Based on Lexus ES 300h Base
For 2013, the Lexus ES sedan receives its first redesign since 2007, and for the first time in the model's history, the regular car, currently called the ES 350, is joined by a hybrid counterpart, the ES 300h. The ES 350 competes with the Acura TL, Hyundai Azera and Lincoln MKZ. The ES 300h... Read Full Report
What We Like
What We Don't Like
The 2013 Lexus ES trades some substance for gimmicks with its all-new design, but it should draw interest for adventurous styling and a first-ever ES hybrid version. Characterizing an ES has always been like trying to distinguish the flavors in oatmeal — a porcelain bowl of it from room service at the Hyatt, but oatmeal nonetheless. Lexus' best-selling sedan boasts incremental handli... Read full review for the 2013 Lexus ES 300 H
Average based on 54 reviewsWrite a Review
I usually never comment on here, but I had an experience that I couldn't help but sharing in my new ES 300h. This comment is for those in the north or mountains who are considering the ES. Bought th... Read Full Review
Service & Repair
Roadside Assistance Coverage
Free Scheduled Maintenance
What you should get in your warranty can be confusing. Make sure you are informed.
Often called a basic warranty or new-vehicle warranty, a bumper-to-bumper policy covers components like air conditioning, audio systems, vehicle sensors, fuel systems and major electrical components. Most policies exclude regular maintenance like fluid top offs and oil changes, but a few brands have separate free-maintenance provisions, and those that do offer them is slowly rising. Bumper-to-bumper warranties typically expire faster than powertrain warranties.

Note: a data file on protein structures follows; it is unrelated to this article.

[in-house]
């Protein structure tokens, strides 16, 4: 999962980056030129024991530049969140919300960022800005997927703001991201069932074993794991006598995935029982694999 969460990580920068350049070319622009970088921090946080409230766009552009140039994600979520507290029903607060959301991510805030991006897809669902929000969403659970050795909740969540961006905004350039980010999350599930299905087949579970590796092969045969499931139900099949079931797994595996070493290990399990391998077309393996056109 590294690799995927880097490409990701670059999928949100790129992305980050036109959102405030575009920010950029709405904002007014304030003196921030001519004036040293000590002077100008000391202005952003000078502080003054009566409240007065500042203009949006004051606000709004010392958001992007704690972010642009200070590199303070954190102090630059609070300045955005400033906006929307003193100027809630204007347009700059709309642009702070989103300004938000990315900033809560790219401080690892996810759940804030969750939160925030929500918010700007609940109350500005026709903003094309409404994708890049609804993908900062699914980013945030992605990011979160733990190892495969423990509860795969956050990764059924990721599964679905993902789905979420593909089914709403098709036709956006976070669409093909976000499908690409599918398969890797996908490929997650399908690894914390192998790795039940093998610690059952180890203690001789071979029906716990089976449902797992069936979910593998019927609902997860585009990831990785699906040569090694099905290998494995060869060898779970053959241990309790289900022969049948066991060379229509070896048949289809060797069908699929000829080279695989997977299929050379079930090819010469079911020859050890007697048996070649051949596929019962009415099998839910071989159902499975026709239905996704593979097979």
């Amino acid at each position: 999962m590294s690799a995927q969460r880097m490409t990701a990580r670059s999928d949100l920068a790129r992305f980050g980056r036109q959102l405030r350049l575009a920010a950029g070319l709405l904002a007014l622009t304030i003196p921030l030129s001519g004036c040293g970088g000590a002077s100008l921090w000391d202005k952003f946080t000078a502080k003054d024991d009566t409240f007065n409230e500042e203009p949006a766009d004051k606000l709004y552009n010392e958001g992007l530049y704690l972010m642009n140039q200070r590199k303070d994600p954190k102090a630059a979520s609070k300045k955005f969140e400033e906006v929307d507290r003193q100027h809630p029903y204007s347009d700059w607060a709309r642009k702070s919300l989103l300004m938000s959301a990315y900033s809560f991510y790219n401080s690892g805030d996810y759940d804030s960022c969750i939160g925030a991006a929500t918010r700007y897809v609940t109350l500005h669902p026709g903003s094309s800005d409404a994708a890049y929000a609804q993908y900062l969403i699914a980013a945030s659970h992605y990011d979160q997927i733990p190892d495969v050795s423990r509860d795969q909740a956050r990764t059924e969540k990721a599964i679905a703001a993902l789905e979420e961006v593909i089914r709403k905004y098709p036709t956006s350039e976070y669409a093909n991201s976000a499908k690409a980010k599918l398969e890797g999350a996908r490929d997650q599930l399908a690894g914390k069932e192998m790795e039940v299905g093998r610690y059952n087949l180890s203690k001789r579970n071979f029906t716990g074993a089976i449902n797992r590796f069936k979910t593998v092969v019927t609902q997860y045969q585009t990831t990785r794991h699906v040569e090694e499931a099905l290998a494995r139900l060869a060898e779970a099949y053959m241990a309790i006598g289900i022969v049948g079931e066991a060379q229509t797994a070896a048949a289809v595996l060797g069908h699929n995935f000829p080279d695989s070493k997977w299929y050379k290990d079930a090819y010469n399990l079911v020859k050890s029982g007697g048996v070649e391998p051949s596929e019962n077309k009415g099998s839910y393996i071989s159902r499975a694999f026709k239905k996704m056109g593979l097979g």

Don't be misled a 10-year or 100,000-mile powertrain warranty doesn't promise a decade of free repairs for your car. It typically covers just the engine and transmission, along with any other moving parts that lead to the wheels, like the driveshaft and constant velocity joints. Some automakers also bundle seat belts and airbags into their powertrain warranties. With a few exceptions, powertrain warranties don't cover regular maintenance like engine tuneups and tire rotations.
Some automakers include roadside assistance with their bumper-to-bumper or powertrain warranties, while others have separate policies. These programs cover anything from flat-tire changes and locksmith services to jump-starts and towing. Few reimburse incidental costs like motel rooms (if you have to wait for repairs).
Free Scheduled Maintenance
Some automakers include free scheduled maintenance for items such as oil changes, air filters and tire rotations. Some include consumables including brake pads and windshield wipers; others do not. They are typically for the first couple of years of ownership of a new car.